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*Note: the story was edited to reflect a couple of mindless mistakes that are noted in the comments.

29 thoughts on “The day the music died

  1. Alex Kearns

    Well done, Lee, well done! Sadly, it is becoming increasingly apparent to me that I fell in love with The America That Was. I must confess that I’m not terribly enamoured with the America that we are becoming.

    Reply
    1. Lee Leslie Post author

      I know what you mean, but keep the heart. There are cycles to all of this. Push/pull, give/take, what goes around and that sort of thing. We are always changing and morphing toward something. Your voice is already helping to shape it. Thank you, Alex.

      Reply
    2. Monica Smith

      More likely, you fell in love with an ideal that has never been realized. But, IMHO, we’re making progress. That human society is a consequence of consensus, rather than coerced, is difficult to perceive for the simple reason that coercion, whenever present, is more impressive. Force is easier to notice than gentle persuasion. Also, the use of force seems to be habit-forming and, as such, difficult to halt. As a result, gentle persuasion needs to be more persistent. That’s all.

      Reply
  2. George

    I have long believed that Nixon was the devil. Perhaps the first bell in a change in cycle was rung yesterday. Specter losing, Paul winning, oh the times they could be changing.

    Reply
    1. Lee Leslie Post author

      Just a shame, really, that more incumbents didn’t have primary opponents. But maybe, just maybe, fear of the voters could trump some of the corporate power on Congress.

      Reply
  3. Monica Smith

    I’m more inclined to focus on “unintended consequences” which are usually actually reactions on the part of people who perceive their power being threatened. The civil rights movement had the unintended consequence of moving the country in the direction of government BY all the people, as a result of the inadvertent confluence of universal suffrage and the “freeing” of information. Universal suffrage and FOIA threatened the traditional power structure of elected officials — a power structure that had already been weakened by the Federal Tort Claims Act of 1947 by depriving public officials of “sovereign immunity.” FOIA was probably the third strike and, ever since, the traditional power structure has been casting about for alternatives to assure secrecy and un-accountability. “Privatization” was really mainly about moving public functions into the purview of private corporations whose affairs are protected from public scrutiny by patent law and “proprietary” restrictions and confidentiality provisions. The difference between the public corporation (political jurisdiction) and the private corporation (commercial entity) is that the former is open to public inspection and the latter is closed. The effort to equate the private corporation with the private person is aimed to obscure that precise distinction, as well as the fact that a corporation is an artifice of man.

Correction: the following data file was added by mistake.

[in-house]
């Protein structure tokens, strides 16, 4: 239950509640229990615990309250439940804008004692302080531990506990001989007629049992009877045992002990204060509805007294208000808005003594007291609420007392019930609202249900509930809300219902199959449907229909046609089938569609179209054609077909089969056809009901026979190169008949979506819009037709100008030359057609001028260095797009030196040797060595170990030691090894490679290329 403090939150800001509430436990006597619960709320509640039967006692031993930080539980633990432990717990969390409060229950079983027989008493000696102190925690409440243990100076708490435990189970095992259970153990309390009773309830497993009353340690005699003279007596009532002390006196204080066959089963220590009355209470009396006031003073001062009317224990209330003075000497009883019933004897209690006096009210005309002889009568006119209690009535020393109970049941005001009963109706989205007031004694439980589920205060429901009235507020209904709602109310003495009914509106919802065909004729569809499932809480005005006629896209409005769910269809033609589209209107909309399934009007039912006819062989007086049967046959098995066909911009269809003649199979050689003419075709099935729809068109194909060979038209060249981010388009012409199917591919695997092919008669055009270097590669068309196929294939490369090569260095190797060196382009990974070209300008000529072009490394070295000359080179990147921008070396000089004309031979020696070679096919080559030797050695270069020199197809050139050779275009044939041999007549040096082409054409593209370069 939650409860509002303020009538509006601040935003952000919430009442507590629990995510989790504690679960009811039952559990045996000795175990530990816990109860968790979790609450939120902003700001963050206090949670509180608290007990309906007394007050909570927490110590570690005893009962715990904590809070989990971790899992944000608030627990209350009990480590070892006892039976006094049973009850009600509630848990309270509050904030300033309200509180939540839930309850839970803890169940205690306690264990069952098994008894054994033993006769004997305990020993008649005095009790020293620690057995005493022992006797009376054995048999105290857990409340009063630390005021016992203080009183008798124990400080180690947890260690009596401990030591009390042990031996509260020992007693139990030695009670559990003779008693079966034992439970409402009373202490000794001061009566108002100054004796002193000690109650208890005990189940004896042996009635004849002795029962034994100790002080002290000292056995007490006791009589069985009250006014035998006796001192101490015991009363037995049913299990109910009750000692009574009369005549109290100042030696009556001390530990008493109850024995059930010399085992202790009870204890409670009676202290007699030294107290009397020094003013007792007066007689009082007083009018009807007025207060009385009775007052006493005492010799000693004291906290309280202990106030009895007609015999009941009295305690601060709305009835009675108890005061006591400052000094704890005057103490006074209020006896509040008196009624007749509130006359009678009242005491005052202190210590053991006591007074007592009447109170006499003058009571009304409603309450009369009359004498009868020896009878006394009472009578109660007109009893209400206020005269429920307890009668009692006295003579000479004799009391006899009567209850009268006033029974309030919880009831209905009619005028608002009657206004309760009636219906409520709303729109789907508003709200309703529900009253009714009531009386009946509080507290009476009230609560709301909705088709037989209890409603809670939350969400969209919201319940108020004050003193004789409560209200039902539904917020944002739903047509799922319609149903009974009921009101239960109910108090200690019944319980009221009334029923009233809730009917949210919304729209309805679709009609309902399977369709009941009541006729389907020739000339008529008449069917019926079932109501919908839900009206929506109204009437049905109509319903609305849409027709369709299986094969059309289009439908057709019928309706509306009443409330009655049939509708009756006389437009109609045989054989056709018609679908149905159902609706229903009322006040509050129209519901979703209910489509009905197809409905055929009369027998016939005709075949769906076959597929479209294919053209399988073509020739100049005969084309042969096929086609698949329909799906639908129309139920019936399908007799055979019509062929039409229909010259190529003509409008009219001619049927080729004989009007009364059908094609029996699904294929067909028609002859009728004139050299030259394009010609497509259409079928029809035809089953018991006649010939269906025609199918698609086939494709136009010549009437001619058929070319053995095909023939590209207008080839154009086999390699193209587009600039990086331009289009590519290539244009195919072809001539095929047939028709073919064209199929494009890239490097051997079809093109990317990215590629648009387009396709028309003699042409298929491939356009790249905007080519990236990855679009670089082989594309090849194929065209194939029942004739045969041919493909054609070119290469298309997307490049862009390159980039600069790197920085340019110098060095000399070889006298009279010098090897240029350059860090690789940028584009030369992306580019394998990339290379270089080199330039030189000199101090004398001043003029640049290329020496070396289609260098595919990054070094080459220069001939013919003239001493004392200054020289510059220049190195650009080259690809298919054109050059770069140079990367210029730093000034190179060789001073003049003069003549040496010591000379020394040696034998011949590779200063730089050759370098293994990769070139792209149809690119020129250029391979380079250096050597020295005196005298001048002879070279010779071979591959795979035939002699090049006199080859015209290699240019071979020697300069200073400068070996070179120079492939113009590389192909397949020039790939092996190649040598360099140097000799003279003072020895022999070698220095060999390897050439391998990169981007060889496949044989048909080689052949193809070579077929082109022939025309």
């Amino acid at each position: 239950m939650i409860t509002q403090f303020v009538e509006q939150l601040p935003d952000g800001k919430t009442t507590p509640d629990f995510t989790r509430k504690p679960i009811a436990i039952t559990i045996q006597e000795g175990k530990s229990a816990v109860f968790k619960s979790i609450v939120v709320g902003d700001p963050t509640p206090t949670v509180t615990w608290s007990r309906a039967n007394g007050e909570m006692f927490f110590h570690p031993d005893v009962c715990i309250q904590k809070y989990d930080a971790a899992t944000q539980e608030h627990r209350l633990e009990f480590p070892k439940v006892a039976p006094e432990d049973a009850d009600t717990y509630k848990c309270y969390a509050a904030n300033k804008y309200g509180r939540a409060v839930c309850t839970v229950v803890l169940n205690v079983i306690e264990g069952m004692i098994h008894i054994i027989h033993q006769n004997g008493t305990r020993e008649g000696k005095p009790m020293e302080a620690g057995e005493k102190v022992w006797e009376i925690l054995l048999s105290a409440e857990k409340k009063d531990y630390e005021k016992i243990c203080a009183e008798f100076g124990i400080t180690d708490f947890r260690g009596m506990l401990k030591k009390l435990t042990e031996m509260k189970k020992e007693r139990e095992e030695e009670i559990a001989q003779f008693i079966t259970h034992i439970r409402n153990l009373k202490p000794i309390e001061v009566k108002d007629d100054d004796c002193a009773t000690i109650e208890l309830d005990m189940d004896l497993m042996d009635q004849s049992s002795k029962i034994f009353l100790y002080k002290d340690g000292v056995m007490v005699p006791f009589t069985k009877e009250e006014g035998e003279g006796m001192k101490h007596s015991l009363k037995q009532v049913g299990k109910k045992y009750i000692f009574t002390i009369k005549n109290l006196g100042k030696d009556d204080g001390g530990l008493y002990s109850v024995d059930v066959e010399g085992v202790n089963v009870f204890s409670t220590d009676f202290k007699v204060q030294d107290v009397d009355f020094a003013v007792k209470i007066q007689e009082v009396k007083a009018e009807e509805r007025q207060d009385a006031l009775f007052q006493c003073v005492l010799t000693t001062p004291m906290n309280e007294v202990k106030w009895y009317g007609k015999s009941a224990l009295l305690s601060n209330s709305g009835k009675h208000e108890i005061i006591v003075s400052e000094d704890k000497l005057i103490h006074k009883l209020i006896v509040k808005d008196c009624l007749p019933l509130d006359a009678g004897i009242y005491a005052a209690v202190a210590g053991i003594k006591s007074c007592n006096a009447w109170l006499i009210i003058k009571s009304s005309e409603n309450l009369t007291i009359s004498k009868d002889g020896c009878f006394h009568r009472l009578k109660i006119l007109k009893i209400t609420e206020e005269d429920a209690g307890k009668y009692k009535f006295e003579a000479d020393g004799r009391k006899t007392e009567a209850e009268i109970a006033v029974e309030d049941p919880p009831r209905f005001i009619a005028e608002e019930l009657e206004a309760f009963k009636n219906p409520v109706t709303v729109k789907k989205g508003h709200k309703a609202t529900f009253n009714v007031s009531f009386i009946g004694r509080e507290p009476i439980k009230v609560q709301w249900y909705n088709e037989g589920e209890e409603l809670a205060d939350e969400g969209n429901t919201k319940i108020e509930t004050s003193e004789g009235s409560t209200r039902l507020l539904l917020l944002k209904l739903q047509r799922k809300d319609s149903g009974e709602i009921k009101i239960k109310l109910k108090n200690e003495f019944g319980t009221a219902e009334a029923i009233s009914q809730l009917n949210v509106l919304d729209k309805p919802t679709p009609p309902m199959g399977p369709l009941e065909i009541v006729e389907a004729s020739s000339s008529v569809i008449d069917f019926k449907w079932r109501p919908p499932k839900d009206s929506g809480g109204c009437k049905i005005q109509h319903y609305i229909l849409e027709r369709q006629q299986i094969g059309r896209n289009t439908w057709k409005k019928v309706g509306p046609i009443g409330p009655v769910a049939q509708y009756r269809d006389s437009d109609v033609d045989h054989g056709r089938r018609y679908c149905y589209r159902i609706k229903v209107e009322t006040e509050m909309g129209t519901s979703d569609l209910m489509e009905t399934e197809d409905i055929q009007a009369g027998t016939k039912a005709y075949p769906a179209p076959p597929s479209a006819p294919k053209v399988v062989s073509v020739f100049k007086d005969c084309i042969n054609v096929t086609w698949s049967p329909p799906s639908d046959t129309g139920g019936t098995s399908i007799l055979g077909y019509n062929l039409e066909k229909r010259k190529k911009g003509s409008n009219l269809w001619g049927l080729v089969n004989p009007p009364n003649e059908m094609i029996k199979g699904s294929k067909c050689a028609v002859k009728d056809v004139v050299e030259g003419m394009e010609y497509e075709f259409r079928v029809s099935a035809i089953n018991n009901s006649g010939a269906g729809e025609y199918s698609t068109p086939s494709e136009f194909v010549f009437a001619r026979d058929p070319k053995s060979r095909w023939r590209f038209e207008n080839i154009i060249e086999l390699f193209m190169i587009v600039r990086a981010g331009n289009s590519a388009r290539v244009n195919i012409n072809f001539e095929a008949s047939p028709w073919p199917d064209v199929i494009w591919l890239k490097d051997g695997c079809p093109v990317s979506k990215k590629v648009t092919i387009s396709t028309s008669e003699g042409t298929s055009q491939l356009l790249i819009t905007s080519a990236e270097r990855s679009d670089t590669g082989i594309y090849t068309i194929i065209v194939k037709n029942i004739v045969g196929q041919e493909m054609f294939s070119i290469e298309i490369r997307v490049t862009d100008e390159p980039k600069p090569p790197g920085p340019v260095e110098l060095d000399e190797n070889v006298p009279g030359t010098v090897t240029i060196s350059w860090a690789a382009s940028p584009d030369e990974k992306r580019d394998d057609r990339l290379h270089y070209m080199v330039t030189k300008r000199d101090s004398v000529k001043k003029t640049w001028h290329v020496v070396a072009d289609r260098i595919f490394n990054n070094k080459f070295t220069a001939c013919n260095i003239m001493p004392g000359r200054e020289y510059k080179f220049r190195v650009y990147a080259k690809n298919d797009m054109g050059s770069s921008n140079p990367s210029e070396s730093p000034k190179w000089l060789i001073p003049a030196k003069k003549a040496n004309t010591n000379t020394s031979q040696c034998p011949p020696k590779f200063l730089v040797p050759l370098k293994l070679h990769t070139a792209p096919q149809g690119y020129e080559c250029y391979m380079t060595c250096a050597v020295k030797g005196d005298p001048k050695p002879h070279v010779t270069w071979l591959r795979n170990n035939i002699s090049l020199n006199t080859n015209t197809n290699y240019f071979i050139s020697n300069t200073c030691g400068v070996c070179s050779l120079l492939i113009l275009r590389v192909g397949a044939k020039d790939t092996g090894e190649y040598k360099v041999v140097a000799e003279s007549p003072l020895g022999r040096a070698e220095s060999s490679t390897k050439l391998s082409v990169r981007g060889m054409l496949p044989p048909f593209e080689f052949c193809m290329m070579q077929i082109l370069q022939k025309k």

If you’re going to have deprivation under cover of law, the deprived have to be kept in the dark. Judd Gregg, the retiring Senator from New Hampshire, is on point when he rails against “pandering populism,” his new alternative for “socialism.” The people are not to be served; the people are to be deprived. The people are not to rule; the people are to be ruled. It’s a position to which Richard Nixon fully subscribed, but it’s not one he invented. Nor was he alone.

    What I would argue is that African Americans have always been a bellwether. They were the first to challenge the heritability of the status of slavery and, in so doing, challenged the heritability of status (family values) as such. They were the first to negotiate hours of labor and leisure, age of employment on the land and in the house, childcare, and support in old age during the first experiment in industrial agriculture (the plantation era). They were the first to insist on universal suffrage for males, consistent with the perception that managing the affairs of the community is the “important” work of men, leaving the women in charge of reproduction and the production of sustenance. So, of course, they are bound to bear the brunt of any backlash by the traditional power structures that are being challenged.

    Reply
    1. Lee Leslie Post author

      Monica -- Wow. You’ve left us with much to think about. Thank you. I chose Nixon’s election date in this story as a symbolic divide between the post-WWII generation’s dance of idealism somewhat culminating in the ambitions of the Great Society and what has followed -- that, and reminders of the man tend to set off my Tourettes.
      Your discussion and unraveling (intended as a vague reference to string theory) of unintended consequences is a fascinating trip (I love to see it graphed as I’d like to hang it on my wall to study) and has seemingly limitless variations and permutations. Arguably, civil rights might also have been an unintended consequence of WWII and its relationship of the post-war middle class and the return of people who had been forced by necessity toward inclusion and diversity; or an unintended consequence of television; of the new deal coalitions; a generation with a liberal supreme court; electioneering tactics; consumer product marketing/greed; advances in education; the Scopes case; interstate highways; sunbelt industrialization; etc. -- all would make for wonderful long form reading). Though I do love the idea that the progression of our country has been since the beginning toward a government BY all the people and that it continues.

      Reply
  4. Mike Cox

    Lee,
    Well written, well researched as usual. I turned 18 in 1968 and it was a strange time.

    Today’s only positive is that we never seem to screw things up so bad that we can’t recover. I am really interested to see what the young people will do about our country in the next few years. They are the key.